Finances in Chapter 11 -

      During a Chapter 11 case, the most important issues revolve around the use of cash and other assets. If a debtor has secured creditors, for instance, then he will need to come to agreements with them regarding ongoing future payments, as well as the use of rents or other income which are derivedfrom such property. These rents and income are called "cash collateral". It is defined in Section 363 of the Bankruptcy Code as cash, negotiable instruments, documents of title, securities, deposit accounts, or other cash equivalents, whenever acquired, in which the estate and an entity other than the estate have an interest. It includes proceeds, products, offspring, rents, issues and profits of property, and the fees, charges, accounts or payments for the use or occupancy of rooms and other public facilities in hotels, motels, or other lodging properties which are subject to the creditor's lien.

When Can Cash Collateral Be Used?

      A debtor is not permitted to use cash collateral absent consent of the lender and a court order approving same, and is required to sequester it in a separate account. In the usual situation, the debtor's attorney will negotiate with the attorney for the secured creditor, and come up with a stipulation for use of cash collateral. Typically, the debtor will be authorized to use the cash collateral for needed payments, such as maintenance, taxes, insurance, property management, taxes, utilities, etc., and a management fee, with the balance being remitted to the secured creditor.


Can the Order Permit Use of Cash Collateral?

      If the lender will not consent to use of cash collateral, then the debtor needs to seek a court order giving him permission to use it. The debtor will need to show to the court that the interests of the lender are "adequately protected".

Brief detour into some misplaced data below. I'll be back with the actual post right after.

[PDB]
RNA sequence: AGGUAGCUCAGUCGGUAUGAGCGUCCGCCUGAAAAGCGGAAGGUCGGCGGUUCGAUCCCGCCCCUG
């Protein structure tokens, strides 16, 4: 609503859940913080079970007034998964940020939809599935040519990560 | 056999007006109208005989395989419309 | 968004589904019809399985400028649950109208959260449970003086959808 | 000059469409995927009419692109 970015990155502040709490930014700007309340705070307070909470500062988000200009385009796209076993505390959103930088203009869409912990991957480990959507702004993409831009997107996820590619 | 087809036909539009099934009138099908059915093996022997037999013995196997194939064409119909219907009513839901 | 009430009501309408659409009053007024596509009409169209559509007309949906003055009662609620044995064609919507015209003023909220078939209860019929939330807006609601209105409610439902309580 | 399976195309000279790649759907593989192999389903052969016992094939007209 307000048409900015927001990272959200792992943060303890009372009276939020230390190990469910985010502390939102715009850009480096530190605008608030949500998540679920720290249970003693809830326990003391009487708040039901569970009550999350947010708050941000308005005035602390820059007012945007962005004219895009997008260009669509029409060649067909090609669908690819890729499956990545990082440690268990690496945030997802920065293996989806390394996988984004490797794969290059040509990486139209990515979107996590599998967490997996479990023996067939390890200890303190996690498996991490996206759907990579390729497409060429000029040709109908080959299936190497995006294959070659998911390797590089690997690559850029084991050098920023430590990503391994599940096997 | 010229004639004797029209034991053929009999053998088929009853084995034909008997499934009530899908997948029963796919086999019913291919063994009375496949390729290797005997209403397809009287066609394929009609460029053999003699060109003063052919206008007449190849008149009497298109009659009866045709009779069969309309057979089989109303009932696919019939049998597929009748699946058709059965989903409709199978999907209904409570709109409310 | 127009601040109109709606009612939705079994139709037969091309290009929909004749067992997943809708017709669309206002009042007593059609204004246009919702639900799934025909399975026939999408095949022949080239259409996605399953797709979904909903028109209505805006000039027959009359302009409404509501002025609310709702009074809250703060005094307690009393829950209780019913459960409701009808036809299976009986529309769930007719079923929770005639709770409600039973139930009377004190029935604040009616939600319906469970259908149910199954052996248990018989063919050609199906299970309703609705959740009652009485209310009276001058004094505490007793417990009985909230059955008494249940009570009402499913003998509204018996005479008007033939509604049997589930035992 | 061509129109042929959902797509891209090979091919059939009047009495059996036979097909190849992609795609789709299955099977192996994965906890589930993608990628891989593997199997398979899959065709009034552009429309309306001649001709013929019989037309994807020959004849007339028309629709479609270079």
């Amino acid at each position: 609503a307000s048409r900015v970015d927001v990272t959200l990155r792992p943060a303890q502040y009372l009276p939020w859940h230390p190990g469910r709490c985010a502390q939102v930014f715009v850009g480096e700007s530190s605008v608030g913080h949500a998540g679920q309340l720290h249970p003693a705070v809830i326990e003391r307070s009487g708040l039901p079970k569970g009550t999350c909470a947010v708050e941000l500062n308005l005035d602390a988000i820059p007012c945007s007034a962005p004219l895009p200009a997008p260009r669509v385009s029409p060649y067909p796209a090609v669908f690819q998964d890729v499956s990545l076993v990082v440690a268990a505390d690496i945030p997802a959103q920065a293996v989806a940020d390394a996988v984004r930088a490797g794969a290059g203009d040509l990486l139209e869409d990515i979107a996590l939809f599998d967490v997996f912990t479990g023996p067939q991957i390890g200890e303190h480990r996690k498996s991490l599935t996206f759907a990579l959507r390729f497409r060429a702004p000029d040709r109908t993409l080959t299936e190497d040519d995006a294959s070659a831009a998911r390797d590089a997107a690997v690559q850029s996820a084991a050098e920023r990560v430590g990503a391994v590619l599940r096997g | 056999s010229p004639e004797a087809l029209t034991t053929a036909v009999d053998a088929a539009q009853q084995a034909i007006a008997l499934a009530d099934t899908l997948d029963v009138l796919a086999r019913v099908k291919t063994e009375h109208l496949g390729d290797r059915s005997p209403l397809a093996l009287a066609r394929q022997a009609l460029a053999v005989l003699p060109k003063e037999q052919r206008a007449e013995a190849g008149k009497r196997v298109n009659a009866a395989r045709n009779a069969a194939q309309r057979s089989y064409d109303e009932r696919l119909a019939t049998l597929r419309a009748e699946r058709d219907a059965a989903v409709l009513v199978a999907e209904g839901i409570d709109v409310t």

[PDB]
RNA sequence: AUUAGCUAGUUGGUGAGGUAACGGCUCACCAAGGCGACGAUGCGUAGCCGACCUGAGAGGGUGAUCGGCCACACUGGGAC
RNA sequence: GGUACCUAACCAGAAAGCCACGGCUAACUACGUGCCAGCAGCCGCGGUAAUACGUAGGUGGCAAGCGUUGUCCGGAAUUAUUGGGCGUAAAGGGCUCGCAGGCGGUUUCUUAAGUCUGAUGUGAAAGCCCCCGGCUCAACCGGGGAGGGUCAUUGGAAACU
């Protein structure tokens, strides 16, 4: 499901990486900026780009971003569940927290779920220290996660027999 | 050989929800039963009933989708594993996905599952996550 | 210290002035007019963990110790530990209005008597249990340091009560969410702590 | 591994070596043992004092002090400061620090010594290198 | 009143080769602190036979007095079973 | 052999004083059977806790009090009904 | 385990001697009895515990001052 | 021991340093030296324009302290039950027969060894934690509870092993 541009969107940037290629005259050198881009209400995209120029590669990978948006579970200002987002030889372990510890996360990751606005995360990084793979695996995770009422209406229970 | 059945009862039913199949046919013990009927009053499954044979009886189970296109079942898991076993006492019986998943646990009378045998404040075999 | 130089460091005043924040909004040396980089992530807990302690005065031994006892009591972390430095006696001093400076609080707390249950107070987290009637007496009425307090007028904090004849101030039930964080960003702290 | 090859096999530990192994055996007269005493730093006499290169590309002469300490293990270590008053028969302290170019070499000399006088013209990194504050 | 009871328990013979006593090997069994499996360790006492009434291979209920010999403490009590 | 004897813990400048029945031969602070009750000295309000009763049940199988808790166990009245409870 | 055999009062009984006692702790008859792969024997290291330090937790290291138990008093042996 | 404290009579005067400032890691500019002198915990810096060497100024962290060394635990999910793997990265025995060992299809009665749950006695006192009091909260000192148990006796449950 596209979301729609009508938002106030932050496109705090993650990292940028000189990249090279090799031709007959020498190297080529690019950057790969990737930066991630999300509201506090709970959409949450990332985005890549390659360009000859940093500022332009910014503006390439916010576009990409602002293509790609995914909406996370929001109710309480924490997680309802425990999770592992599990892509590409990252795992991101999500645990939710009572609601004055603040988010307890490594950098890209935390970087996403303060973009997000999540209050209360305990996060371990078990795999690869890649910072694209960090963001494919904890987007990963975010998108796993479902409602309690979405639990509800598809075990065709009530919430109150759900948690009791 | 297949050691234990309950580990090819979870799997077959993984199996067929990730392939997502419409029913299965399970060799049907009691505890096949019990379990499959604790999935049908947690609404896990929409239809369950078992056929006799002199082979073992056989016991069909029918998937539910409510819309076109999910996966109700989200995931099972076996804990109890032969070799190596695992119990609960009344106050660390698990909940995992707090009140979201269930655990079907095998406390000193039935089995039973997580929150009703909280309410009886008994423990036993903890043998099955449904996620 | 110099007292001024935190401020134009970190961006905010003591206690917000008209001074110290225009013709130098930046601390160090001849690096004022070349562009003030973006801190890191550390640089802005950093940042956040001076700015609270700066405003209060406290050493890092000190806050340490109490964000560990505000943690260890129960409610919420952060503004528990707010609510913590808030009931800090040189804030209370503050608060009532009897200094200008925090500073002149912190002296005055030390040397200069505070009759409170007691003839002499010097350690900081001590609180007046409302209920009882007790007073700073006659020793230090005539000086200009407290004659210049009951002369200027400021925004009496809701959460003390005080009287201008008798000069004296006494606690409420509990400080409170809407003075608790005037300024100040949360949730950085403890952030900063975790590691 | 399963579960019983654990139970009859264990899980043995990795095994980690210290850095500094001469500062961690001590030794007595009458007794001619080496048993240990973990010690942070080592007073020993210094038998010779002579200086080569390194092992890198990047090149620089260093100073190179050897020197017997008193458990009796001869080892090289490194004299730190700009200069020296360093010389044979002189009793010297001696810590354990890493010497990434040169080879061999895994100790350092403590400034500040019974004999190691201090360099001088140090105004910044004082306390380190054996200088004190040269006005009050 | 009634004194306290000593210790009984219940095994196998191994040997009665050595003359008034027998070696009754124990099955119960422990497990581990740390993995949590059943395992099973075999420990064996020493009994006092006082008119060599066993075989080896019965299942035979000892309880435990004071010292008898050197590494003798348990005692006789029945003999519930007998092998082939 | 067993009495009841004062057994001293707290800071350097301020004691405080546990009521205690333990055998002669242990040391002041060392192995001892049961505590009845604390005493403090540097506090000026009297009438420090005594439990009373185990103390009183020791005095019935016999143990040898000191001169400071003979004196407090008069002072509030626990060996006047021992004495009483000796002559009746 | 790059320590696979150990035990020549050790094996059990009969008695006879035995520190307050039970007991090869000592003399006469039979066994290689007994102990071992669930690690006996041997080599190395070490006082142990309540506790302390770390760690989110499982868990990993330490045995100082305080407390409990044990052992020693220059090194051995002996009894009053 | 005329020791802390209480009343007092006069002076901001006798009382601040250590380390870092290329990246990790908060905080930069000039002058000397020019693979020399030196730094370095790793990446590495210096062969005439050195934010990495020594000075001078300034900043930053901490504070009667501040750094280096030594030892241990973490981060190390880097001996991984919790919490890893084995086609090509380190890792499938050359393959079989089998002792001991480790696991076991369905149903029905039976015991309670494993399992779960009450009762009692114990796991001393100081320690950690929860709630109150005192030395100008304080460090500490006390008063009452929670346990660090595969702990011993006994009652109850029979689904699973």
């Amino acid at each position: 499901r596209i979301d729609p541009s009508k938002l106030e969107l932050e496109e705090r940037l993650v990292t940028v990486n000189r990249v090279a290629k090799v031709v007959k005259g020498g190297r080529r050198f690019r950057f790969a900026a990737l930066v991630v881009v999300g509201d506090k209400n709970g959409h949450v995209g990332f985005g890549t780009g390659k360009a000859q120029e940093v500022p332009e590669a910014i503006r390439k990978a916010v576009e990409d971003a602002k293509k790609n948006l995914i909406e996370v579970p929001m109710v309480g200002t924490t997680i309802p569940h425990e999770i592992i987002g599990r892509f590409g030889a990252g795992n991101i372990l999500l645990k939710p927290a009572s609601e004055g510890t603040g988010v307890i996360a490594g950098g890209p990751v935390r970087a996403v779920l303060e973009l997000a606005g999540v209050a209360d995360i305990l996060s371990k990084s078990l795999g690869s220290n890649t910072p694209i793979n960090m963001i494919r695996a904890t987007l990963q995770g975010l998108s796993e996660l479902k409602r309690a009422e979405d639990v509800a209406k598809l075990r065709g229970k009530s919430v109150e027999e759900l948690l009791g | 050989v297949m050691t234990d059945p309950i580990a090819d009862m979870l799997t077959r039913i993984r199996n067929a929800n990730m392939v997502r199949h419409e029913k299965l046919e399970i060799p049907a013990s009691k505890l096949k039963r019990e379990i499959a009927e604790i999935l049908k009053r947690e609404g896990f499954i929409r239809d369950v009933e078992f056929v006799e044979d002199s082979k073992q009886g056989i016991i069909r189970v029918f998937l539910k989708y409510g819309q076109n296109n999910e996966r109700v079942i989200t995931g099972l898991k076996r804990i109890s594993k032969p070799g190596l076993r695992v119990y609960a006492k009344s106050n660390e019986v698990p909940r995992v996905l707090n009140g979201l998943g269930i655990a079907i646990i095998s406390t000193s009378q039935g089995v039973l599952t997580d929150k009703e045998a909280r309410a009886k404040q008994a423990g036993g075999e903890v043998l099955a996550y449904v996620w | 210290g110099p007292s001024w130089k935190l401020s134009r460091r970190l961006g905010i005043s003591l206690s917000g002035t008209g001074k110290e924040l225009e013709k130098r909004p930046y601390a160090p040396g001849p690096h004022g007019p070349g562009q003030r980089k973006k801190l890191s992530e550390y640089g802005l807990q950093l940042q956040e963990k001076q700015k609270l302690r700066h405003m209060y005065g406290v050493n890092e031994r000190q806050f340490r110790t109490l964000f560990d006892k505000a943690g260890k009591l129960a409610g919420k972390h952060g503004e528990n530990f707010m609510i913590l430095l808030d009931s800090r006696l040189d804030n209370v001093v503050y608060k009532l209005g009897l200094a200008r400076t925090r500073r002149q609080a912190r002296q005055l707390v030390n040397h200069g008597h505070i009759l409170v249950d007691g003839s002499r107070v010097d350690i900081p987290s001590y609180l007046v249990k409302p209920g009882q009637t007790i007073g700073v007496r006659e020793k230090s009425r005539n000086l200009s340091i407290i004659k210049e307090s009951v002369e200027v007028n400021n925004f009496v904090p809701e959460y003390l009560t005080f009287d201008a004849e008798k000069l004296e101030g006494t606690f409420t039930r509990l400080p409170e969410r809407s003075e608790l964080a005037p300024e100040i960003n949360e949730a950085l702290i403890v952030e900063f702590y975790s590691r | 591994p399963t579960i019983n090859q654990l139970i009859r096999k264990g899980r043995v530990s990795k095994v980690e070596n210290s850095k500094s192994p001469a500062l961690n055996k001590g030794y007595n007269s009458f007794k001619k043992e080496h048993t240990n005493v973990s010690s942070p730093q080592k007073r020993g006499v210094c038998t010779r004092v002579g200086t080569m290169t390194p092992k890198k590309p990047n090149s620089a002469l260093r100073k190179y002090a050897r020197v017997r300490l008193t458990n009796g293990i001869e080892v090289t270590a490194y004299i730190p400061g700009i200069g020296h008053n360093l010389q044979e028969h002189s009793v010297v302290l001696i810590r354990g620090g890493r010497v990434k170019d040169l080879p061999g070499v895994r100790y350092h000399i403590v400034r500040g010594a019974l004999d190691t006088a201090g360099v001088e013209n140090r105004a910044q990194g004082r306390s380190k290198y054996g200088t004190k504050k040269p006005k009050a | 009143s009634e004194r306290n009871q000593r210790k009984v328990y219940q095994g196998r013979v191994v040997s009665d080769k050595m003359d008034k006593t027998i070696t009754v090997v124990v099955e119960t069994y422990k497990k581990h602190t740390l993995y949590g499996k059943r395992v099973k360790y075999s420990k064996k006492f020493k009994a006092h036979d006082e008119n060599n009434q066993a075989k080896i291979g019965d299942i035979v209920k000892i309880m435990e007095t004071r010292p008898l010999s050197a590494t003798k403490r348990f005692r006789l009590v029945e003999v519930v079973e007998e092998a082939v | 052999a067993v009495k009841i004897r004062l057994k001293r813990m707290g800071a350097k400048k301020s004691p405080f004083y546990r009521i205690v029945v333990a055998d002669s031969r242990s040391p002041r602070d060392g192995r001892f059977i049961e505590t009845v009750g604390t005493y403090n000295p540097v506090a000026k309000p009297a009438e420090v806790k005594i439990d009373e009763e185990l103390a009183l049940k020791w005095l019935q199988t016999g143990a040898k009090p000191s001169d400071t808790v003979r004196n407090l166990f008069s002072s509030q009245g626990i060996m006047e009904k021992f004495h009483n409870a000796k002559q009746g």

Under Section 361 of the Bankruptcy Code, this "adequate protection" can be provided in several different ways. It can come in the form of periodic cash payments to the lender, especially where there is a decrease in the value of the collateral; replacement or additional liens; or in any other way which provides the creditor with what is known in bankruptcy jargon as "the indubitable equivalent" of the lender's interest in the property.

What Happens if Cash Collateral is Misused?

      If cash collateral is used without consent of the lender or a court order allowing such use, the court will often find it to be grounds for granting relief from stay to the lender, appointing a trustee, or converting the case to Chapter 7. The courts take the use/misuse of cash collateral very seriously, and well they should, since once it's gone, it is not likely to return.


Additional Financing

      Sometimes, a DIP needs additional financing during Chapter 11 to meet ongoing operating expenses. Since he is in bankruptcy, the normal lending channels are not available. Section 364 of the Bankruptcy Code allows a DIP, subject to court approval, to borrow money (obtain credit). The borrowing can be done on an unsecured, secured, or priority basis. There are some niche lenders who specialize in "DIP financing". Under these loan agreements, such a lender can be given a "super-priority" lien on property of the estate, putting it ahead of unsecured creditors and even existing liens. The DIP will need to demonstrate to the court the urgent need of the funding, and that the interests of the existing creditors will continue to be adequately protected.

Written by Henry Rendler

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